The Prince of Wales paid tribute to RAF cadets who continued their training during the coronavirus pandemic as he attended a socially distanced graduation ceremony.
Charles, 71, was the reviewing officer at Thursday’s parade at RAF College Cranwell in Lincolnshire, attended by cadets who have completed their initial officer training.
He inspected the ranks and presented course prizes to top-performing cadets, with no handshakes involved and winners collecting their awards from a table.
The prince, who wore number one RAF full ceremonial dress, said in a speech to around 150 cadets: “I am immensely impressed that you have all managed to continue with your training and reach this stage, given the complexities that the coronavirus pandemic has brought to every aspect of life.
“I know that this will not have been easy and is a testament to the flexibility and determination, not only of the staff, but of every one of you.
“This same dedication, adaptability and willingness continually to push yourselves will be required time after time in your future careers.”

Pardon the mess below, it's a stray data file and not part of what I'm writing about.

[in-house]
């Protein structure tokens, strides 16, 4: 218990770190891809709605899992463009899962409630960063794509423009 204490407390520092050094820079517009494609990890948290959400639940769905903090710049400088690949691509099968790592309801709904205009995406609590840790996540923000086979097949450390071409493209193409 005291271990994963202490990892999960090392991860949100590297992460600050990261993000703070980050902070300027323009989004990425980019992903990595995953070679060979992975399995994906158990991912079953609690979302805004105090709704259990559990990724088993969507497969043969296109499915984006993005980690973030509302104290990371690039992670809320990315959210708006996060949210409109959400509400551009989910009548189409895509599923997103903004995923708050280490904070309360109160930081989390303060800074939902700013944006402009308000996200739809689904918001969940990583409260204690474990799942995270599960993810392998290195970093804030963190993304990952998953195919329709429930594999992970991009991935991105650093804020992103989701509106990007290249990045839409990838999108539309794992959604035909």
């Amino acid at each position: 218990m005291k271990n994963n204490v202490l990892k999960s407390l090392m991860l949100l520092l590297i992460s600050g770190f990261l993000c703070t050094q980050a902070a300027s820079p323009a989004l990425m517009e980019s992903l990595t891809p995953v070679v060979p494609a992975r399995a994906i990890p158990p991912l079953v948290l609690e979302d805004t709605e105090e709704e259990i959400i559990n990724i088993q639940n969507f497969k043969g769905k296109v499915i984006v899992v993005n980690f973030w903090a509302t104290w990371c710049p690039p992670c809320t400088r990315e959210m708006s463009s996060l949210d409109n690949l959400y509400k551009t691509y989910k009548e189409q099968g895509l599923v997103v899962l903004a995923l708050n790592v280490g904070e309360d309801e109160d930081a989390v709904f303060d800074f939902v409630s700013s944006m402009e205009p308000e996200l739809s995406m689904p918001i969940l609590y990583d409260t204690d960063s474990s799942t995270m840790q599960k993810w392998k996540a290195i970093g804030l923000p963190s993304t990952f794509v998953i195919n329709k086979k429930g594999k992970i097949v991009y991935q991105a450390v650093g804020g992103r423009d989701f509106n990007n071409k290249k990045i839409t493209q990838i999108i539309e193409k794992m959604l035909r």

Family and friends of the graduating cadets were unable to attend the ceremony due to social distancing restrictions.
After a parade and flypasts of a Typhoon and the Red Arrows, Charles spoke to cadets gathered in circles at a socially-distanced outdoor reception.
He then planted a lime tree in recognition of the college’s centenary.
Commandant of the Royal Air Force College, Air Commodore Suraya Marshall, said: “The graduates have endured the most challenging of training periods.
“This is a truly unique occasion, of which all participants can be justifiable proud.”
Charles is himself a graduate of Cranwell in Lincolnshire, where he was awarded his RAF pilot’s wings in 1971.
He last visited the station in 2008 for the Duke of Cambridge’s graduation ceremony, when William become the fourth successive generation of the monarchy to become an RAF pilot.
Charles was appointed to the rank of Marshal of the RAF in 2012, the highest rank in the British Royal Air Force.